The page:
The Fisher information matrix (FIM) for a normal distribution takes a special formulation. The $(m,n)$ element of the FIM for $X \sim N(\mu(\theta), \Sigma(\theta))$ is

$\mathcal{I}_{m,n} = \frac{\partial \mu}{\partial \theta_m} \Sigma^{-1} \frac{\partial \mu^\top}{\partial \theta_n} + \frac{1}{2} \mathrm{tr} \left( \Sigma^{-1} \frac{\partial \Sigma}{\partial \theta_m} \Sigma^{-1} \frac{\partial \Sigma}{\partial \theta_n} \right)$

where

• $\frac{\partial \mu}{\partial \theta_m} = \begin{bmatrix} \frac{\partial \mu_1}{\partial \theta_m} & \frac{\partial \mu_2}{\partial \theta_m} & \cdots & \frac{\partial \mu_N}{\partial \theta_m} & \end{bmatrix}$
• $\frac{\partial \mu^\top}{\partial \theta_m} = \left( \frac{\partial \mu}{\partial \theta_m} \right)^\top = \begin{bmatrix} \frac{\partial \mu_1}{\partial \theta_m} \\ \\ \frac{\partial \mu_2}{\partial \theta_m} \\ \\ \vdots \\ \\ \frac{\partial \mu_N}{\partial \theta_m} \\ \\ \end{bmatrix}$
• $\frac{\partial \Sigma}{\partial \theta_m} = \begin{bmatrix} \frac{\partial \Sigma_{1,1}}{\partial \theta_m} & \frac{\partial \Sigma_{1,2}}{\partial \theta_m} & \cdots & \frac{\partial \Sigma_{1,N}}{\partial \theta_m} \\ \\ \frac{\partial \Sigma_{2,1}}{\partial \theta_m} & \frac{\partial \Sigma_{2,2}}{\partial \theta_m} & \cdots & \frac{\partial \Sigma_{2,N}}{\partial \theta_m} \\ \\ \vdots & \vdots & \ddots & \vdots \\ \\ \frac{\partial \Sigma_{N,1}}{\partial \theta_m} & \frac{\partial \Sigma_{N,2}}{\partial \theta_m} & \cdots & \frac{\partial \Sigma_{N,N}}{\partial \theta_m} \end{bmatrix}$
• $\mathrm{tr}$ is the trace function

## Kullback-Leibler divergence Edit

The Kullback-Leibler divergence from $N0_N(\mu_0, \Sigma_0)$ to $N1_N(\mu_1, \Sigma_1)$ is:

$KL(N0, N1) = { 1 \over 2 } \left( \log \left( { \det \Sigma_1 \over \det \Sigma_0 } \right) + \mathrm{tr} \left( \Sigma_1^{-1} \Sigma_0 \right) + \left( \mu_1 - \mu_0\right)^\top \Sigma_1^{-1} ( \mu_1 - \mu_0 ) - N\right).$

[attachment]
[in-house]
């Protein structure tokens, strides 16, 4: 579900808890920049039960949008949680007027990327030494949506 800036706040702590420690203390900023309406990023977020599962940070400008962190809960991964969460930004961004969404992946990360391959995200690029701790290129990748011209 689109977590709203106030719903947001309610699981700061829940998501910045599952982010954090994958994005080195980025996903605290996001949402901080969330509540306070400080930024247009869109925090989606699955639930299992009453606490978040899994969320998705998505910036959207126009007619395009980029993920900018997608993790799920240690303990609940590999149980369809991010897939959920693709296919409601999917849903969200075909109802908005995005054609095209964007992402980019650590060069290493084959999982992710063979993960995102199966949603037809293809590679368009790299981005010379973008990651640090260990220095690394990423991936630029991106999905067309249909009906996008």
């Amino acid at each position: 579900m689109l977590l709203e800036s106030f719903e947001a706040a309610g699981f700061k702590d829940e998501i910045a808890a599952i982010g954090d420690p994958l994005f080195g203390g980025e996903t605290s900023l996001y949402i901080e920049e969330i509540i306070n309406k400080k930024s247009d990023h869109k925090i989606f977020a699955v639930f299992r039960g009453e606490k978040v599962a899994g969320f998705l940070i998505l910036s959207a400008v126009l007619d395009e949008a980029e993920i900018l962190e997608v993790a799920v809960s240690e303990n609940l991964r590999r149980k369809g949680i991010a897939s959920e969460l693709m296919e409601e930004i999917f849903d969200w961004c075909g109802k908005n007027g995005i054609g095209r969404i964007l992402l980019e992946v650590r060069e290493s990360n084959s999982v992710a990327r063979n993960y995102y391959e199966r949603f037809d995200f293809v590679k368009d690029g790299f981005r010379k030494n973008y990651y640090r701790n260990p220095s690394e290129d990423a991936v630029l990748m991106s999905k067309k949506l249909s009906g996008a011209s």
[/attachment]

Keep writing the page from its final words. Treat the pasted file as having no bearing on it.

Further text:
## Estimation of parameters Edit

The derivation of the maximum-likelihood estimator of the covariance matrix of a multivariate normal distribution is perhaps surprisingly subtle and elegant. See estimation of covariance matrices.

In short, the probability density function (pdf) of an N-dimensional multivariate normal is

$f(x)=(2 \pi)^{-N/2} \det(\Sigma)^{-1/2} \exp\left({-1 \over 2} (x-\mu)^T \Sigma^{-1} (x-\mu)\right)$

and the ML estimator of the covariance matrix is

$\hat\Sigma = {1 \over n}\sum_{i=1}^n (X_i-\overline{X})(X_i-\overline{X})^T$

which is simply the sample covariance matrix for sample size n. This is a biased estimator whose expectation is

$E[\hat\Sigma] = {n-1 \over n}\Sigma.$

An unbiased sample covariance is

$\hat\Sigma = {1 \over n-1}\sum_{i=1}^n (X_i-\overline{X})(X_i-\overline{X})^T.$

## Entropy Edit

The differential entropy of the multivariate normal distribution is 

$h\left(f\right)= -\int_{-\infty}^{\infty} \int_{-\infty}^{\infty}...\int_{-\infty}^{\infty}f(x)\ln f(x)\,dx=$
$h\left(f\right)=\frac12 \left(N+N\ln\left(2\pi\right)+ln\left| \Sigma \right|\right)=\!$
$h\left(f\right)=\frac{1}{2}\ln\{(2\pi e)^{N} \left| \Sigma \right|\}$

where $\left| \Sigma \right|$ is the determinant of the covariance matrix $\Sigma$.

## Multivariate normality tests Edit

Multivariate normality tests check a given set of data for similarity to the multivariate normal distribution. The null hypothesis is that the data set is similar to the normal distribution, therefore a sufficiently small p-value indicates non-normal data. Multivariate normality tests include the Cox-Small test  and Smith and Jain's adaptation of the Friedman-Rafsky test .

## Drawing values from the distribution Edit

A widely used method for drawing a random vector $X$ from the $n$-dimensional multivariate normal distribution with mean vector $\mu$ and covariance matrix $\Sigma$ (required to be symmetric and positive definite) works as follows:

1. Compute the Cholesky decomposition (matrix square root) of $\Sigma$, that is, find the unique lower triangular matrix $A$ such that $A\,A^T = \Sigma$.
2. Let $Z=(z_1,\dots,z_n)^T$ be a vector whose components are $n$ independent standard normal variates (which can be generated, for example, by using the Box-Muller transform).
3. Let $X$ be $\mu + A\,Z$.

## Edit